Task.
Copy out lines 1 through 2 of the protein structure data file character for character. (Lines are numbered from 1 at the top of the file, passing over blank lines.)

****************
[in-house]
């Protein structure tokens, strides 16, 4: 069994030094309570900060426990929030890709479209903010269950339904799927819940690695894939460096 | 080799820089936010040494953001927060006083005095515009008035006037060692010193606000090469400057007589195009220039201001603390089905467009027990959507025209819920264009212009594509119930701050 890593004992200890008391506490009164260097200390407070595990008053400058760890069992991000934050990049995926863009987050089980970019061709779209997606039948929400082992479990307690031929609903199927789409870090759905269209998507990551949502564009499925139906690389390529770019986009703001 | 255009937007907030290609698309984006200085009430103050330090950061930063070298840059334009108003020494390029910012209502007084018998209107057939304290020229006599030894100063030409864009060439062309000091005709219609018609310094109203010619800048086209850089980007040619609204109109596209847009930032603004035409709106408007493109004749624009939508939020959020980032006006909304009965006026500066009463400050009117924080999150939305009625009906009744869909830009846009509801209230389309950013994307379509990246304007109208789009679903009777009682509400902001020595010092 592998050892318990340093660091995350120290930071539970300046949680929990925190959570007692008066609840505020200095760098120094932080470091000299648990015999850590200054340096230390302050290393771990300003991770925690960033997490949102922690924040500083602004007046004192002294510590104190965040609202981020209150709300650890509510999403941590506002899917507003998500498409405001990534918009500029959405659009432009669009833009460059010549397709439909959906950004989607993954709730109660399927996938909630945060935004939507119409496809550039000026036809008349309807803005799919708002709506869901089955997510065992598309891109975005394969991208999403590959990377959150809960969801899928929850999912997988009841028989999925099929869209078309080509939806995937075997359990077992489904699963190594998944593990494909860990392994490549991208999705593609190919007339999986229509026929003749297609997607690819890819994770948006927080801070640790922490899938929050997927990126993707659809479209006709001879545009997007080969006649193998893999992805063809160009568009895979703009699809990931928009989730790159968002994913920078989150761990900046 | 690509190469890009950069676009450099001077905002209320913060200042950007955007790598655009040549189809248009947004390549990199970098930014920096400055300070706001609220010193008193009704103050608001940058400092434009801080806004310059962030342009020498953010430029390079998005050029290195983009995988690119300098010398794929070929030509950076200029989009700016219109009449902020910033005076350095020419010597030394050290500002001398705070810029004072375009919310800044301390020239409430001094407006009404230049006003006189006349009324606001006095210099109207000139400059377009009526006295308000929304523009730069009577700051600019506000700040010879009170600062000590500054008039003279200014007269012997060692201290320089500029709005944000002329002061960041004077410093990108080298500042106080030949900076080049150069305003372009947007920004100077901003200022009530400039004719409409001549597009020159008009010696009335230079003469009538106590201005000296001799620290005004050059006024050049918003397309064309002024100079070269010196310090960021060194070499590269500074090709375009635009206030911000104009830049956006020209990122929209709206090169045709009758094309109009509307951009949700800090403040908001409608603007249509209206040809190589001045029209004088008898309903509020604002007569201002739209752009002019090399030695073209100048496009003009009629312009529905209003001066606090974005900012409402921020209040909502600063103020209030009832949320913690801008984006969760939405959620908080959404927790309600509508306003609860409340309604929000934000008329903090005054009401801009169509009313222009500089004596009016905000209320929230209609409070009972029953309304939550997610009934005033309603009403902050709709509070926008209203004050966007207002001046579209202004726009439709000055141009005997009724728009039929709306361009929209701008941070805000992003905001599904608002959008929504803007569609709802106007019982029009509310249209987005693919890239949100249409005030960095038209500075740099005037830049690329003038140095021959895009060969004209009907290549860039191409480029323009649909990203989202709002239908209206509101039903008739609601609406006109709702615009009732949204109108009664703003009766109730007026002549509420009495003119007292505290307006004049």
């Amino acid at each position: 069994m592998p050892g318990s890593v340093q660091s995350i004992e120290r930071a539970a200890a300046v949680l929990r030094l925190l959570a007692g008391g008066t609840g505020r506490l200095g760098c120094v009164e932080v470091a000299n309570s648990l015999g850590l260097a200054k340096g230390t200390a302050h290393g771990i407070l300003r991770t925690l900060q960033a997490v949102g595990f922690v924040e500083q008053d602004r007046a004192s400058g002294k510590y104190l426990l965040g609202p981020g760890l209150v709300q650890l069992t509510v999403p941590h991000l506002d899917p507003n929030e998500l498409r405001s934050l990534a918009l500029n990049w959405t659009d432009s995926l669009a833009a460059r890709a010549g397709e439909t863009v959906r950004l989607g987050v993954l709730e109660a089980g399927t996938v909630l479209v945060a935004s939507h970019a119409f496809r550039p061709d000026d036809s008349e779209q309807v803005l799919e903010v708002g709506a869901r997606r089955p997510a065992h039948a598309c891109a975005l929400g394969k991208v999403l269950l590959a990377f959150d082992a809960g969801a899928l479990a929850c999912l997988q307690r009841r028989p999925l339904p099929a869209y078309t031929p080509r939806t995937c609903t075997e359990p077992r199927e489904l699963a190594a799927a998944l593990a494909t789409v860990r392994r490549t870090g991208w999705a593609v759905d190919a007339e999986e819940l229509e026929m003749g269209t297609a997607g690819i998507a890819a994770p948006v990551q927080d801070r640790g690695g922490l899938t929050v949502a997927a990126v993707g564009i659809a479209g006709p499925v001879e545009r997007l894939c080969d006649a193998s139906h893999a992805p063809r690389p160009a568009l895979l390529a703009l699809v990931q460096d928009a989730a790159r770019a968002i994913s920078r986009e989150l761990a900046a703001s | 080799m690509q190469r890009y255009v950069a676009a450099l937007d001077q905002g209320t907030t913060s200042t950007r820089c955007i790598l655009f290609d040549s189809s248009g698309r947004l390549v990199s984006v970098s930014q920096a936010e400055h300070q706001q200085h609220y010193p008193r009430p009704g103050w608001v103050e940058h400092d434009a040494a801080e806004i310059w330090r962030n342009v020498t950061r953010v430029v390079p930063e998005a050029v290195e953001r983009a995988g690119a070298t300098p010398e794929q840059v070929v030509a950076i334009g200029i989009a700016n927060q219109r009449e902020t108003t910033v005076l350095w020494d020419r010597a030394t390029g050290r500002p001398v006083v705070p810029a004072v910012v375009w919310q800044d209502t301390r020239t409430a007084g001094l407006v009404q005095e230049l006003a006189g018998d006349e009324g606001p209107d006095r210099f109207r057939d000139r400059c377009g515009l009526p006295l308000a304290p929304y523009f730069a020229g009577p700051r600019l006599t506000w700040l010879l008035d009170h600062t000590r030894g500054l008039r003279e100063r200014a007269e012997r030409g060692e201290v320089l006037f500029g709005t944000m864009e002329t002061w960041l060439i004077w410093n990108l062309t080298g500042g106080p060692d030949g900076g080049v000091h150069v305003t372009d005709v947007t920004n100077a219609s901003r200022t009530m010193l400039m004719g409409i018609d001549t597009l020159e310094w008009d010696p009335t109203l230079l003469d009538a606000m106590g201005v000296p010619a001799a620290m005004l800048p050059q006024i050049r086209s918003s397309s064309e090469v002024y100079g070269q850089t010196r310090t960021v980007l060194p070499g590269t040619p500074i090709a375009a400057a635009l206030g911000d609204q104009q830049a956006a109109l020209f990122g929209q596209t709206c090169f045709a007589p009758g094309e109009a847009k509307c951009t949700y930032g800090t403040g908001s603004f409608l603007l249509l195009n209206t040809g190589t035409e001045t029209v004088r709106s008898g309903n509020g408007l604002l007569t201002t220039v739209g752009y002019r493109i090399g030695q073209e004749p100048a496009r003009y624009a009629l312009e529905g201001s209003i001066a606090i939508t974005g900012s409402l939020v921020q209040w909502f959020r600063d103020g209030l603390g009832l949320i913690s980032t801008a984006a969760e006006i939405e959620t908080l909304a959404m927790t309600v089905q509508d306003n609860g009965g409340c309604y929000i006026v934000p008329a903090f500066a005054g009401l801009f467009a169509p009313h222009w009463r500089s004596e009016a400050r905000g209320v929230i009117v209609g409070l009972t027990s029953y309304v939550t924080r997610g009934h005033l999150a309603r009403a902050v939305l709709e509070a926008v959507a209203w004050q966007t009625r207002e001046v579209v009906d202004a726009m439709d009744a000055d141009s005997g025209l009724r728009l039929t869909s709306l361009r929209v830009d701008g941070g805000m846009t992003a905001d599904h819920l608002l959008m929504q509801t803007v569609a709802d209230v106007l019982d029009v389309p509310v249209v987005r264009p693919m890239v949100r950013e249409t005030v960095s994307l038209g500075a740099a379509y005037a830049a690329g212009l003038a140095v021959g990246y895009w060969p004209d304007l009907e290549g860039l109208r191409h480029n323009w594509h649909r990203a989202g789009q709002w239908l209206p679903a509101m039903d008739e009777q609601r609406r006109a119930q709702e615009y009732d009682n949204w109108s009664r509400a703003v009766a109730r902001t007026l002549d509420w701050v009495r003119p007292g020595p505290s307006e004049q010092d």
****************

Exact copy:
[in-house]
């Protein structure tokens, strides 16, 4: 069994030094309570900060426990929030890709479209903010269950339904799927819940690695894939460096 | 080799820089936010040494953001927060006083005095515009008035006037060692010193606000090469400057007589195009220039201001603390089905467009027990959507025209819920264009212009594509119930701050 890593004992200890008391506490009164260097200390407070595990008053400058760890069992991000934050990049995926863009987050089980970019061709779209997606039948929400082992479990307690031929609903199927789409870090759905269209998507990551949502564009499925139906690389390529770019986009703001 | 255009937007907030290609698309984006200085009430103050330090950061930063070298840059334009108003020494390029910012209502007084018998209107057939304290020229006599030894100063030409864009060439062309000091005709219609018609310094109203010619800048086209850089980007040619609204109109596209847009930032603004035409709106408007493109004749624009939508939020959020980032006006909304009965006026500066009463400050009117924080999150939305009625009906009744869909830009846009509801209230389309950013994307379509990246304007109208789009679903009777009682509400902001020595010092 592998050892318990340093660091995350120290930071539970300046949680929990925190959570007692008066609840505020200095760098120094932080470091000299648990015999850590200054340096230390302050290393771990300003991770925690960033997490949102922690924040500083602004007046004192002294510590104190965040609202981020209150709300650890509510999403941590506002899917507003998500498409405001990534918009500029959405659009432009669009833009460059010549397709439909959906950004989607993954709730109660399927996938909630945060935004939507119409496809550039000026036809008349309807803005799919708002709506869901089955997510065992598309891109975005394969991208999403590959990377959150809960969801899928929850999912997988009841028989999925099929869209078309080509939806995937075997359990077992489904699963190594998944593990494909860990392994490549991208999705593609190919007339999986229509026929003749297609997607690819890819994770948006927080801070640790922490899938929050997927990126993707659809479209006709001879545009997007080969006649193998893999992805063809160009568009895979703009699809990931928009989730790159968002994913920078989150761990900046 | 690509190469890009950069676009450099001077905002209320913060200042950007955007790598655009040549189809248009947004390549990199970098930014920096400055300070706001609220010193008193009704103050608001940058400092434009801080806004310059962030342009020498953010430029390079998005050029290195983009995988690119300098010398794929070929030509950076200029989009700016219109009449902020910033005076350095020419010597030394050290500002001398705070810029004072375009919310800044301390020239409430001094407006009404230049006003006189006349009324606001006095210099109207000139400059377009009526006295308000929304523009730069009577700051600019506000700040010879009170600062000590500054008039003279200014007269012997060692201290320089500029709005944000002329002061960041004077410093990108080298500042106080030949900076080049150069305003372009947007920004100077901003200022009530400039004719409409001549597009020159008009010696009335230079003469009538106590201005000296001799620290005004050059006024050049918003397309064309002024100079070269010196310090960021060194070499590269500074090709375009635009206030911000104009830049956006020209990122929209709206090169045709009758094309109009509307951009949700800090403040908001409608603007249509209206040809190589001045029209004088008898309903509020604002007569201002739209752009002019090399030695073209100048496009003009009629312009529905209003001066606090974005900012409402921020209040909502600063103020209030009832949320913690801008984006969760939405959620908080959404927790309600509508306003609860409340309604929000934000008329903090005054009401801009169509009313222009500089004596009016905000209320929230209609409070009972029953309304939550997610009934005033309603009403902050709709509070926008209203004050966007207002001046579209202004726009439709000055141009005997009724728009039929709306361009929209701008941070805000992003905001599904608002959008929504803007569609709802106007019982029009509310249209987005693919890239949100249409005030960095038209500075740099005037830049690329003038140095021959895009060969004209009907290549860039191409480029323009649909990203989202709002239908209206509101039903008739609601609406006109709702615009009732949204109108009664703003009766109730007026002549509420009495003119007292505290307006004049």